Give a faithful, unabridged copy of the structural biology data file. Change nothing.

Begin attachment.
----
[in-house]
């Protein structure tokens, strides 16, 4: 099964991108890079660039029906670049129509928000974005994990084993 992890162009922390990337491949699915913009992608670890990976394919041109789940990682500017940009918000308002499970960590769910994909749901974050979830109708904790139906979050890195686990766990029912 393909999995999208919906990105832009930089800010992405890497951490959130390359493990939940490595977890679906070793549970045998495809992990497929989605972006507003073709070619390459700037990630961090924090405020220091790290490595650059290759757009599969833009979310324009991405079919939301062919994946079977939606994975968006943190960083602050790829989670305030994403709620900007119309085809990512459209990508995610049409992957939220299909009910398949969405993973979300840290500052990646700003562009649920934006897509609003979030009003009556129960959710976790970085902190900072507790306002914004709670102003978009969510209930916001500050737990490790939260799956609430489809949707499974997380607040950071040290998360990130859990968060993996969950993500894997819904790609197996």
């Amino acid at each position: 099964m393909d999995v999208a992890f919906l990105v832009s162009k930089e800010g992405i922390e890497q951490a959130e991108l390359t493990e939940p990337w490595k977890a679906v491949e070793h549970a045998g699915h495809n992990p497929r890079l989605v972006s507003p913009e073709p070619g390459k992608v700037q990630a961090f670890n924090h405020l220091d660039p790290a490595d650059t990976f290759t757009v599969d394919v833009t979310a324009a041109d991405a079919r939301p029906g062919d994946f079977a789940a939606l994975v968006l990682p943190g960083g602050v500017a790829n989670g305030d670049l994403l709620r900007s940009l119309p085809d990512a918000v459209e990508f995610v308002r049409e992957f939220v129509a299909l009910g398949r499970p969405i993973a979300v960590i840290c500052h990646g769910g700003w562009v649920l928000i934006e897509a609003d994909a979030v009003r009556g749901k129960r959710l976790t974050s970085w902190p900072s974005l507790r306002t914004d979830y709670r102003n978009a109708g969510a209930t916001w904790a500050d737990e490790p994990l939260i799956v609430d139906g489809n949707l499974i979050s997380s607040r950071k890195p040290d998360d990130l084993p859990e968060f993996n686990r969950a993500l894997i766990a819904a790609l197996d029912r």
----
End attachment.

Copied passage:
[in-house]
């Protein structure tokens, strides 16, 4: 099964991108890079660039029906670049129509928000974005994990084993 992890162009922390990337491949699915913009992608670890990976394919041109789940990682500017940009918000308002499970960590769910994909749901974050979830109708904790139906979050890195686990766990029912 393909999995999208919906990105832009930089800010992405890497951490959130390359493990939940490595977890679906070793549970045998495809992990497929989605972006507003073709070619390459700037990630961090924090405020220091790290490595650059290759757009599969833009979310324009991405079919939301062919994946079977939606994975968006943190960083602050790829989670305030994403709620900007119309085809990512459209990508995610049409992957939220299909009910398949969405993973979300840290500052990646700003562009649920934006897509609003979030009003009556129960959710976790970085902190900072507790306002914004709670102003978009969510209930916001500050737990490790939260799956609430489809949707499974997380607040950071040290998360990130859990968060993996969950993500894997819904790609197996």
């Amino acid at each position: 099964m393909d999995v999208a992890f919906l990105v832009s162009k930089e800010g992405i922390e890497q951490a959130e991108l390359t493990e939940p990337w490595k977890a679906v491949e070793h549970a045998g699915h495809n992990p497929r890079l989605v972006s507003p913009e073709p070619g390459k992608v700037q990630a961090f670890n924090h405020l220091d660039p790290a490595d650059t990976f290759t757009v599969d394919v833009t979310a324009a041109d991405a079919r939301p029906g062919d994946f079977a789940a939606l994975v968006l990682p943190g960083g602050v500017a790829n989670g305030d670049l994403l709620r900007s940009l119309p085809d990512a918000v459209e990508f995610v308002r049409e992957f939220v129509a299909l009910g398949r499970p969405i993973a979300v960590i840290c500052h990646g769910g700003w562009v649920l928000i934006e897509a609003d994909a979030v009003r009556g749901k129960r959710l976790t974050s970085w902190p900072s974005l507790r306002t914004d979830y709670r102003n978009a109708g969510a209930t916001w904790a500050d737990e490790p994990l939260i799956v609430d139906g489809n949707l499974i979050s997380s607040r950071k890195p040290d998360d990130l084993p859990e968060f993996n686990r969950a993500l894997i766990a819904a790609l197996d029912r």